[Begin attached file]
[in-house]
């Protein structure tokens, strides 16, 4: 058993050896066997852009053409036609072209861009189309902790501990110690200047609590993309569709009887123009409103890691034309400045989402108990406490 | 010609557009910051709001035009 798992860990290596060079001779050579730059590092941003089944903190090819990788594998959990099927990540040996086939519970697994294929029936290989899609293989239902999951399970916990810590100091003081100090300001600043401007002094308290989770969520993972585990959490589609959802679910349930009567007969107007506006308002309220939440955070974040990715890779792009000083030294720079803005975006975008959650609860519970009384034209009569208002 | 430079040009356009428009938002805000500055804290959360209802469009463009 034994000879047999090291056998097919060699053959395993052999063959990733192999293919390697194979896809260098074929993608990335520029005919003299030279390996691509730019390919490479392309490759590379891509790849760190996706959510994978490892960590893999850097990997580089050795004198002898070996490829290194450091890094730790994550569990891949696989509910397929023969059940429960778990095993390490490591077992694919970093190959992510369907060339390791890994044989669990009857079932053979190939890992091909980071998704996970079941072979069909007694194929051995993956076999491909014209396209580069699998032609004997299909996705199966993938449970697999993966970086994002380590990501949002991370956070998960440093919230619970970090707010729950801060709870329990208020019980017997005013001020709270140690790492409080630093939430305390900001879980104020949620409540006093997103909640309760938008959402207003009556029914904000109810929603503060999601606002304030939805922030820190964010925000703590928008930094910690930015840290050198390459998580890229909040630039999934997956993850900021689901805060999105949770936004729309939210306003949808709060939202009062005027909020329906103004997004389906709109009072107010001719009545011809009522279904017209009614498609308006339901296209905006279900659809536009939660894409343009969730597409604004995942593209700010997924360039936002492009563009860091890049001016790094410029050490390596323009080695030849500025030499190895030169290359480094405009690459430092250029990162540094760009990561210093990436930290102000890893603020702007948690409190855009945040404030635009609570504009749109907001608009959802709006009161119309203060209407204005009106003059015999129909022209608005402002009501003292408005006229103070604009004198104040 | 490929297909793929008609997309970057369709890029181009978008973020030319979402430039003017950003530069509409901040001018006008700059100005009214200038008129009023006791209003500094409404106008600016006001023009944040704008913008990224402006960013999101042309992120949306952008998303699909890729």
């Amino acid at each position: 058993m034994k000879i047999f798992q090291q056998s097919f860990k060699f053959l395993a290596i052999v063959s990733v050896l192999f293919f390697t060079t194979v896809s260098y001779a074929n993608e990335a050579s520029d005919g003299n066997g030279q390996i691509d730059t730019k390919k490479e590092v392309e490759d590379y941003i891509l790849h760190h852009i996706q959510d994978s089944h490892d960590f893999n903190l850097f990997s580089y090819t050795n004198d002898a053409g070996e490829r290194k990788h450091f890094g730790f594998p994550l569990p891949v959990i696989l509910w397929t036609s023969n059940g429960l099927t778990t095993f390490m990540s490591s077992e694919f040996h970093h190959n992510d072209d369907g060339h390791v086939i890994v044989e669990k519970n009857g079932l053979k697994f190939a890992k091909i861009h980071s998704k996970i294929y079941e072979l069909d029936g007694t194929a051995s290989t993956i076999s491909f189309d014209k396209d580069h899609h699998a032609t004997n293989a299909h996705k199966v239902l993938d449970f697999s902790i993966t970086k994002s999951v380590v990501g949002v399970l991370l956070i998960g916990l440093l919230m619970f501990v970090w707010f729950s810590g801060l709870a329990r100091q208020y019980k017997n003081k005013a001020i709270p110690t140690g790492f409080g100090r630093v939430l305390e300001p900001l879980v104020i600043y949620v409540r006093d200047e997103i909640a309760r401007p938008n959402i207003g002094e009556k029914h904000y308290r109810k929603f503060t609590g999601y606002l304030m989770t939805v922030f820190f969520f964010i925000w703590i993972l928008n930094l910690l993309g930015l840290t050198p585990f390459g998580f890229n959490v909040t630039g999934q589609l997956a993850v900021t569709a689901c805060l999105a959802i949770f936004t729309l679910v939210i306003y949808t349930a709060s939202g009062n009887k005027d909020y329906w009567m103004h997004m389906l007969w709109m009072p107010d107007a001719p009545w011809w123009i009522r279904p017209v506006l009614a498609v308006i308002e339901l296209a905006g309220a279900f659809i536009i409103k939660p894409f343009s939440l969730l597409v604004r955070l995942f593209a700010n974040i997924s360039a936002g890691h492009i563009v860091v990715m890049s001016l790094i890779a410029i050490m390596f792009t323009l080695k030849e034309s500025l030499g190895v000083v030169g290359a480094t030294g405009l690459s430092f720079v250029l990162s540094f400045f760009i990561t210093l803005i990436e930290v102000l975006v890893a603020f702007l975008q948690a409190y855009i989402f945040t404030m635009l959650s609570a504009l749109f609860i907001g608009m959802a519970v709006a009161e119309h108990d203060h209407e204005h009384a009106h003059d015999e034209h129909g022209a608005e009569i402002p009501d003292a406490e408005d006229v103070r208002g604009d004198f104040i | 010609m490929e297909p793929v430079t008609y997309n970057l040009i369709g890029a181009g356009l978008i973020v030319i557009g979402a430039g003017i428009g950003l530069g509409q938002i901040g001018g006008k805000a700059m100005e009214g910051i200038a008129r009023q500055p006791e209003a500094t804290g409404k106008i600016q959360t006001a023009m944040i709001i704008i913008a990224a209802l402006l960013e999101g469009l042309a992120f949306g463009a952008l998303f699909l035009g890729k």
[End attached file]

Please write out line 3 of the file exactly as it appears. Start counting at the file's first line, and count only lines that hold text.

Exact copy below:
């Amino acid at each position: 058993m034994k000879i047999f798992q090291q056998s097919f860990k060699f053959l395993a290596i052999v063959s990733v050896l192999f293919f390697t060079t194979v896809s260098y001779a074929n993608e990335a050579s520029d005919g003299n066997g030279q390996i691509d730059t730019k390919k490479e590092v392309e490759d590379y941003i891509l790849h760190h852009i996706q959510d994978s089944h490892d960590f893999n903190l850097f990997s580089y090819t050795n004198d002898a053409g070996e490829r290194k990788h450091f890094g730790f594998p994550l569990p891949v959990i696989l509910w397929t036609s023969n059940g429960l099927t778990t095993f390490m990540s490591s077992e694919f040996h970093h190959n992510d072209d369907g060339h390791v086939i890994v044989e669990k519970n009857g079932l053979k697994f190939a890992k091909i861009h980071s998704k996970i294929y079941e072979l069909d029936g007694t194929a051995s290989t993956i076999s491909f189309d014209k396209d580069h899609h699998a032609t004997n293989a299909h996705k199966v239902l993938d449970f697999s902790i993966t970086k994002s999951v380590v990501g949002v399970l991370l956070i998960g916990l440093l919230m619970f501990v970090w707010f729950s810590g801060l709870a329990r100091q208020y019980k017997n003081k005013a001020i709270p110690t140690g790492f409080g100090r630093v939430l305390e300001p900001l879980v104020i600043y949620v409540r006093d200047e997103i909640a309760r401007p938008n959402i207003g002094e009556k029914h904000y308290r109810k929603f503060t609590g999601y606002l304030m989770t939805v922030f820190f969520f964010i925000w703590i993972l928008n930094l910690l993309g930015l840290t050198p585990f390459g998580f890229n959490v909040t630039g999934q589609l997956a993850v900021t569709a689901c805060l999105a959802i949770f936004t729309l679910v939210i306003y949808t349930a709060s939202g009062n009887k005027d909020y329906w009567m103004h997004m389906l007969w709109m009072p107010d107007a001719p009545w011809w123009i009522r279904p017209v506006l009614a498609v308006i308002e339901l296209a905006g309220a279900f659809i536009i409103k939660p894409f343009s939440l969730l597409v604004r955070l995942f593209a700010n974040i997924s360039a936002g890691h492009i563009v860091v990715m890049s001016l790094i890779a410029i050490m390596f792009t323009l080695k030849e034309s500025l030499g190895v000083v030169g290359a480094t030294g405009l690459s430092f720079v250029l990162s540094f400045f760009i990561t210093l803005i990436e930290v102000l975006v890893a603020f702007l975008q948690a409190y855009i989402f945040t404030m635009l959650s609570a504009l749109f609860i907001g608009m959802a519970v709006a009161e119309h108990d203060h209407e204005h009384a009106h003059d015999e034209h129909g022209a608005e009569i402002p009501d003292a406490e408005d006229v103070r208002g604009d004198f104040i | 010609m490929e297909p793929v430079t008609y997309n970057l040009i369709g890029a181009g356009l978008i973020v030319i557009g979402a430039g003017i428009g950003l530069g509409q938002i901040g001018g006008k805000a700059m100005e009214g910051i200038a008129r009023q500055p006791e209003a500094t804290g409404k106008i600016q959360t006001a023009m944040i709001i704008i913008a990224a209802l402006l960013e999101g469009l042309a992120f949306g463009a952008l998303f699909l035009g890729k």